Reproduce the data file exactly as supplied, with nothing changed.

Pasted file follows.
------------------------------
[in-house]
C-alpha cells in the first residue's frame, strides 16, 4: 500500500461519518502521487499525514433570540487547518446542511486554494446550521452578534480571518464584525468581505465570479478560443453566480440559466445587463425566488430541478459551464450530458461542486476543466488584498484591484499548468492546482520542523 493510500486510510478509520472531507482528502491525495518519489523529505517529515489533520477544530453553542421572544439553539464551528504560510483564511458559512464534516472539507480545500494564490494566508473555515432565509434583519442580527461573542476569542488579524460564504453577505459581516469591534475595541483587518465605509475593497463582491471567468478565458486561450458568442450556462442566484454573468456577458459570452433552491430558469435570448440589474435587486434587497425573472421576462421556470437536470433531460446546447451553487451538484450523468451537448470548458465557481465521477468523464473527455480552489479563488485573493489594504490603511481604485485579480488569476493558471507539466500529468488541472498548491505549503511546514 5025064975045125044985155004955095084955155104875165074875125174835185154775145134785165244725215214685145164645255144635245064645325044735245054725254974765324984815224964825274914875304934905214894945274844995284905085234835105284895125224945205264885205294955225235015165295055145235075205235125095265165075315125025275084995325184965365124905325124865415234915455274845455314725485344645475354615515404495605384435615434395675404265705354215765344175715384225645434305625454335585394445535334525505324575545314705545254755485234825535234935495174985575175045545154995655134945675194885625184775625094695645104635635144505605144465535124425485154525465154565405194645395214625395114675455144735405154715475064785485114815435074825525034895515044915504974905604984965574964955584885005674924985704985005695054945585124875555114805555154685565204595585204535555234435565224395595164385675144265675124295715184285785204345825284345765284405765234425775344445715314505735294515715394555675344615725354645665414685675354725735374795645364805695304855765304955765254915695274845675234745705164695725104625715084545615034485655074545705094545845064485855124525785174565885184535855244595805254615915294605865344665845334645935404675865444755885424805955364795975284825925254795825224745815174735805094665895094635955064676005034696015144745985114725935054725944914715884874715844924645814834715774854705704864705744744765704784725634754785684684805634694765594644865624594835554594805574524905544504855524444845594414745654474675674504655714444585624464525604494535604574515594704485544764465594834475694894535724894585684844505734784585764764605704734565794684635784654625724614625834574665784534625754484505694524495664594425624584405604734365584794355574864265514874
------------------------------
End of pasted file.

[in-house]
C-alpha cells in the first residue's frame, strides 16, 4: 500500500461519518502521487499525514433570540487547518446542511486554494446550521452578534480571518464584525468581505465570479478560443453566480440559466445587463425566488430541478459551464450530458461542486476543466488584498484591484499548468492546482520542523 493510500486510510478509520472531507482528502491525495518519489523529505517529515489533520477544530453553542421572544439553539464551528504560510483564511458559512464534516472539507480545500494564490494566508473555515432565509434583519442580527461573542476569542488579524460564504453577505459581516469591534475595541483587518465605509475593497463582491471567468478565458486561450458568442450556462442566484454573468456577458459570452433552491430558469435570448440589474435587486434587497425573472421576462421556470437536470433531460446546447451553487451538484450523468451537448470548458465557481465521477468523464473527455480552489479563488485573493489594504490603511481604485485579480488569476493558471507539466500529468488541472498548491505549503511546514 5025064975045125044985155004955095084955155104875165074875125174835185154775145134785165244725215214685145164645255144635245064645325044735245054725254974765324984815224964825274914875304934905214894945274844995284905085234835105284895125224945205264885205294955225235015165295055145235075205235125095265165075315125025275084995325184965365124905325124865415234915455274845455314725485344645475354615515404495605384435615434395675404265705354215765344175715384225645434305625454335585394445535334525505324575545314705545254755485234825535234935495174985575175045545154995655134945675194885625184775625094695645104635635144505605144465535124425485154525465154565405194645395214625395114675455144735405154715475064785485114815435074825525034895515044915504974905604984965574964955584885005674924985704985005695054945585124875555114805555154685565204595585204535555234435565224395595164385675144265675124295715184285785204345825284345765284405765234425775344445715314505735294515715394555675344615725354645665414685675354725735374795645364805695304855765304955765254915695274845675234745705164695725104625715084545615034485655074545705094545845064485855124525785174565885184535855244595805254615915294605865344665845334645935404675865444755885424805955364795975284825925254795825224745815174735805094665895094635955064676005034696015144745985114725935054725944914715884874715844924645814834715774854705704864705744744765704784725634754785684684805634694765594644865624594835554594805574524905544504855524444845594414745654474675674504655714444585624464525604494535604574515594704485544764465594834475694894535724894585684844505734784585764764605704734565794684635784654625724614625834574665784534625754484505694524495664594425624584405604734365584794355574864265514874